Under ERISA, fiduciaries are held to the standard of a “prudent expert,” which means good intentions that result in poor performance for a plan because of a lack of knowledge or expertise may still constitute fiduciary breaches. The lawsuits filed to date allege plan fiduciaries violated the fiduciary standard of prudence even though the practices being challenged are common throughout the 401(k) industry. The following types of fiduciary breaches have been alleged in the complaints:

1) Causing the plan to enter into agreements with service providers that resulted in the plans paying excessive fees and fees that were not solely for the benefit of plan participants.

2) Failing to examine, review and monitor the fees being paid by the plan.

3) Failing to inform and educate itself of trends and practices in the retirement, financial investments and securities industries that impact the fees paid by the plan.

4) Failing to understand the compensation methods used by 401(k) plan vendors.

5) Permitting revenue-sharing arrangements that share asset-based compensation earned by investment managers with other service providers.

6) Failing to establish, implement and follow procedures to prudently and properly determine if plan fees and expenses were reasonable and incurred solely for the benefit of plan participants.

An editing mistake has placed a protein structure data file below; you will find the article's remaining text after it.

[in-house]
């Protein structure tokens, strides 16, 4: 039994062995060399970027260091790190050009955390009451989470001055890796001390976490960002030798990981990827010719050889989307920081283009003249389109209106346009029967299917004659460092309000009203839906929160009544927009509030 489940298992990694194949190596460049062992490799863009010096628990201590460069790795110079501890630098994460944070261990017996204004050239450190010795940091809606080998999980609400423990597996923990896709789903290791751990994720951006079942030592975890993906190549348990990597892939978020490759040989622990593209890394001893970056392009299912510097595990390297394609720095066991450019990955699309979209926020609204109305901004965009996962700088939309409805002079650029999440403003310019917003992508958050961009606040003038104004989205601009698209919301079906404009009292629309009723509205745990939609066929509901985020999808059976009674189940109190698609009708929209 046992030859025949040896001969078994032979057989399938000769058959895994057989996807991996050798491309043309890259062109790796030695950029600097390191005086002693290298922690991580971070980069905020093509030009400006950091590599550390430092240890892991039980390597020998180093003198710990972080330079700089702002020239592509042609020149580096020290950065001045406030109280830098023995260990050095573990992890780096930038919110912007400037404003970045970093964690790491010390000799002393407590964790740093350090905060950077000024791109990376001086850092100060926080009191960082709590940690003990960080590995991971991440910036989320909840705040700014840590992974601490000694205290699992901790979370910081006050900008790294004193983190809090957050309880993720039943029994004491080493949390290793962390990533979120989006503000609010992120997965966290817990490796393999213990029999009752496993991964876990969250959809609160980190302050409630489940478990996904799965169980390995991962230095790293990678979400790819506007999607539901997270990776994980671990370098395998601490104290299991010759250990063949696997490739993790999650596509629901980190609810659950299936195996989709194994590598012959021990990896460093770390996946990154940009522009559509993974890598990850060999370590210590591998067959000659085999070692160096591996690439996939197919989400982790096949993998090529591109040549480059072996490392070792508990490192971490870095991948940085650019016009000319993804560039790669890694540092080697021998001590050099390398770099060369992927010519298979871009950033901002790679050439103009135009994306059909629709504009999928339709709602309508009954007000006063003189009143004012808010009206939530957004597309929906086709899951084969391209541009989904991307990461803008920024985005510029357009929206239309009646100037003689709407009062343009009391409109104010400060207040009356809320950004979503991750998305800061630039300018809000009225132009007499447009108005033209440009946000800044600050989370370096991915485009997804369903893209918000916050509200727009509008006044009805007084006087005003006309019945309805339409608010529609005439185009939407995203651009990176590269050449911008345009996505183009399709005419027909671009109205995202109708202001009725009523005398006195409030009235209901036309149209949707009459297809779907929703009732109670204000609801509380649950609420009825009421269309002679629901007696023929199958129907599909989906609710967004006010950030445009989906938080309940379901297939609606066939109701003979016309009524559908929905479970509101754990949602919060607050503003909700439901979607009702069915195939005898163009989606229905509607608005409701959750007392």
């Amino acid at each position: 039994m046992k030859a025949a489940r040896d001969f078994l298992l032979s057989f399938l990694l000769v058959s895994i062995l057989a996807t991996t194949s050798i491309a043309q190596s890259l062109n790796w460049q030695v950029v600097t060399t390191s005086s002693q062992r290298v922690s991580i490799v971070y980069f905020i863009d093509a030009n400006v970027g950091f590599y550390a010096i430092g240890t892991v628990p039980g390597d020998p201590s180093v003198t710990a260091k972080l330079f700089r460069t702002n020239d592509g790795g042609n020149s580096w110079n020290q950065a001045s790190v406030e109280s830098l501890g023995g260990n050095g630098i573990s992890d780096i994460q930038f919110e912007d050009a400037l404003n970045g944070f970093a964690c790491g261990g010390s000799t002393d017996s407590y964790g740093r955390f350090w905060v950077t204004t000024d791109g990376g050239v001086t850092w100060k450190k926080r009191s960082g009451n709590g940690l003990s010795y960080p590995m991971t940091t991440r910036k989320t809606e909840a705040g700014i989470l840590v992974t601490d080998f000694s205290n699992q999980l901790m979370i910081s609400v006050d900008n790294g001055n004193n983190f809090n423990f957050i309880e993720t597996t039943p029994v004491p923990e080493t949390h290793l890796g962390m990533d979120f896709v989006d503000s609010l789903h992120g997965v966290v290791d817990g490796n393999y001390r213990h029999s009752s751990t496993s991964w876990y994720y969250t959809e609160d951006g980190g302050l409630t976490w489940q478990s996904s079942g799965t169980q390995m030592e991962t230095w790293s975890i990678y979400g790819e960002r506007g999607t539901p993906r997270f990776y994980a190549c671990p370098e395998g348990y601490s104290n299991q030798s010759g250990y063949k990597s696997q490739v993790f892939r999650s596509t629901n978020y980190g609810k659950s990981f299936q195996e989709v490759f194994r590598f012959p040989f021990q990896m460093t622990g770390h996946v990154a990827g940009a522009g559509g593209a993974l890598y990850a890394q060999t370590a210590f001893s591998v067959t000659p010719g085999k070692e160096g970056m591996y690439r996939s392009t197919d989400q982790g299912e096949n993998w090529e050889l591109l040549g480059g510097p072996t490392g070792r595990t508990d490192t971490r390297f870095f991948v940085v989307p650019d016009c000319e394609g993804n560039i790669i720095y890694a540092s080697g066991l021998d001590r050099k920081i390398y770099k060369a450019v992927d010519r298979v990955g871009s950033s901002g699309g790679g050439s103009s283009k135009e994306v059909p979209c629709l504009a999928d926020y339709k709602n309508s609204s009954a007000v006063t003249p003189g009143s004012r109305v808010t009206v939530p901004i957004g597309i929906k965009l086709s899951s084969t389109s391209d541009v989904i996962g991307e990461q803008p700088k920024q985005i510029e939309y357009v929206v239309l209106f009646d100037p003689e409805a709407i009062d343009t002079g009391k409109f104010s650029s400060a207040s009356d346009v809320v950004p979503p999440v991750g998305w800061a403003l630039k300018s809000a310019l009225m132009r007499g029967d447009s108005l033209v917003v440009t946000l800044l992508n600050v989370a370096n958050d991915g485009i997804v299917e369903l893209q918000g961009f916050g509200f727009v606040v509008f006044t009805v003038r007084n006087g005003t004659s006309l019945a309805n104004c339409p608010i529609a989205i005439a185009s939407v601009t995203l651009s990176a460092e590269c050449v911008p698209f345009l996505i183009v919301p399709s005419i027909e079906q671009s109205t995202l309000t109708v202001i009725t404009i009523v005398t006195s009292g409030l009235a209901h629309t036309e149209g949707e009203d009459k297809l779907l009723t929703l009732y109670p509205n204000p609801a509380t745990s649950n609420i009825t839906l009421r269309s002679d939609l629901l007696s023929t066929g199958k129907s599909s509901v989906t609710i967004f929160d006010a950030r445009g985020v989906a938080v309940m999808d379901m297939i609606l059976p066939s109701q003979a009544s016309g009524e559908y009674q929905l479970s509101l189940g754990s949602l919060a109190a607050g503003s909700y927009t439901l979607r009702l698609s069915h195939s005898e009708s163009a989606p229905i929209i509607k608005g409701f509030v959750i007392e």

7) Failing to disclose to participants the fees and expenses being paid from the plan and how they impact participant accounts.

8) Failing to discover, disclose and stop the plan’s payment of excessive fees and expenses.

9) Appointing plan fiduciaries who did not carry out their fiduciary responsibilities under ERISA and failing to monitor their performance and replace them when appropriate for failing to carry out their duties.

10) Causing fees to be paid for purposes not permitted by ERISA.

The complaints request the fiduciaries be required to make up any and all losses suffered by plan participants as a result of these alleged breaches of fiduciary responsibility. Since the employer frequently indemnifies plan fiduciaries for actions that do not involve negligence or willful misconduct on the part of the plan fiduciaries, any recovery may ultimately be paid by the employer or its fiduciary liability carrier.

The complaints are currently proceeding through the courts. One defendant has achieved a dismissal of a portion of the claim which ties the administrative fees to investment losses, and another has moved to dismiss the entire complaint due to the defendant’s alleged compliance with ERISA ?404(c). The complaints are still in an extremely early stage and should be monitored as they develop.

The issue of plan expenses and fees has also received heightened scrutiny from the regulatory agencies. As part of a 2005 investigation by the U.S. Securities and Exchange Commission into the practices of pension consultants, the SEC reviewed their compensation methods.

The U.S. Department of Labor has proposed changes to the annual reports required to be filed by pension plans–IRS Form 5500–that would require more detailed disclosure on the compensation paid to service providers and the identification of providers who fail to provide the required fee information.